‘Hello?!’ he shouted again, but still no response. Carefully he stepped up towards the next floor, the boards creaking with every movement. He could see a door at the top that was open, that room too looked like someone lived there. Slowly, Joe walked up the stairs, constantly keeping his wits and watching every angle. He covered his nose and mouth with his hands as the smell got worse, ‘What the fuck is that?’ he said as he stepped onto the top step. From where he was standing, Joe could see four doors, all ajar, but one was closed. He wanted to check the open doors first, because he didn’t want to touch anything more than he needed to.
Stepping to the closest door at the top of the stairs, Joe pushed it open with his foot. With his hand still over his mouth and nose he looked inside. It was a bathroom complete with everything, just like the rooms downstairs. Going to the next two rooms, they were filled with boxes of random items, things that only meant something to the people they belonged to with no value other than sentimental. Joe hadn’t found anyone yet but knew that he had to try the door that was shut. He stepped to the door and drew a deep breath. With one hand over his face, he turned the handle with the other. As soon as he turned the handle and started to open the door, the smell became almost too much to bear. He pushed the door open as far as it would go, ‘Hello?!’ he shouted once again, from behind his muffled hand, but there was still no answer. As he shouted he noticed a large amount of flies buzzing around his head, he knew what was coming, but had no idea what the extant of it would be.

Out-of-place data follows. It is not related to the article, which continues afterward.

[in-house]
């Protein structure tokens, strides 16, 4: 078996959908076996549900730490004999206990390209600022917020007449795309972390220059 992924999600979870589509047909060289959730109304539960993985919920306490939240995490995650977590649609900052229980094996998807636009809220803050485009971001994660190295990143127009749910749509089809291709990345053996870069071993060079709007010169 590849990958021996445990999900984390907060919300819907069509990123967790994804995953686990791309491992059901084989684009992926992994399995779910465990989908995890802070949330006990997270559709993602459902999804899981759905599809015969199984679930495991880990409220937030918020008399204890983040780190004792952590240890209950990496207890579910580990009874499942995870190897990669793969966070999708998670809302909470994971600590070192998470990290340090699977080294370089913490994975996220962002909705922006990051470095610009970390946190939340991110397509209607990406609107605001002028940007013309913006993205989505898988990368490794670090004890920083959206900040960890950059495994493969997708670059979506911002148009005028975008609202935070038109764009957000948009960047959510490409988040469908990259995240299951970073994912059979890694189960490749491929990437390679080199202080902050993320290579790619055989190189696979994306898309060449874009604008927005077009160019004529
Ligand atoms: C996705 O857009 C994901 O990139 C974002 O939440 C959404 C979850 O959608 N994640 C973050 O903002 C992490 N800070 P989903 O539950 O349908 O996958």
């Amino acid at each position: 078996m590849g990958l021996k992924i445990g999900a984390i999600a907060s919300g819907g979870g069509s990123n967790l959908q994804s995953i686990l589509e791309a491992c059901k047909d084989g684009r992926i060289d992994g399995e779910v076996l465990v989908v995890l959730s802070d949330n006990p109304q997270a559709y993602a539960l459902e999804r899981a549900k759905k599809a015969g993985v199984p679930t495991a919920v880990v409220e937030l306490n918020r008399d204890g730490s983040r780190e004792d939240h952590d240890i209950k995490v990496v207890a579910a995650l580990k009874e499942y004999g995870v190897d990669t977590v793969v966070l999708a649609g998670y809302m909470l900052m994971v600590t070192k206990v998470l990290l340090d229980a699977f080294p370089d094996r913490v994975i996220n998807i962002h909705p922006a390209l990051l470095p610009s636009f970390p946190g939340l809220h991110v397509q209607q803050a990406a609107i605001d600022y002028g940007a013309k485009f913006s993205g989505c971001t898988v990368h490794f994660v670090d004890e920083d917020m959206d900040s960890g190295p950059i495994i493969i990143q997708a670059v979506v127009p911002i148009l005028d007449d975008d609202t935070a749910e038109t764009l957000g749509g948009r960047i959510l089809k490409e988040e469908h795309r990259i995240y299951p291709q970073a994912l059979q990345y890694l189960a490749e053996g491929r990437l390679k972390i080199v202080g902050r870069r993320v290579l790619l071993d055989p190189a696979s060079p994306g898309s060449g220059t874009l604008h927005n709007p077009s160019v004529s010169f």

Joe slowly stepped forward into the room; he turned to face the double bed behind the door. Instantly, he was thrown aback and shocked by the sight that greeted him. It appeared to be a man and woman in their elderly years, both dead and decomposing. The woman lay on the far side of the bed, still wearing her nightie. Her legs hanging over the end indicated that she was probably standing before being killed and knocked back onto the bed. It was clear that she was killed by a shotgun fire to the head, shredding her face and spattering her brain across the wall and pillows behind her. Her husband was sitting up in the bed next to her. The top of his head and contents were strewn up the wall above him. He still had the shotgun barrel wedged into his upper jaw, his finger still on the trigger. This was obviously a murder suicide, the man probably didn’t know what to do and this was his only option. The flies and larvae that had bedded down on the bodies showed that it had been days, maybe weeks since this happened and these people clearly didn’t have anyone else out there to care from them. Joe just stood and watched the grubs slowly eat away at the flesh. He started to cry, imagining what it would have been like at the funeral of his wife and daughter and that he now has nobody in his life to care for or who cares for him.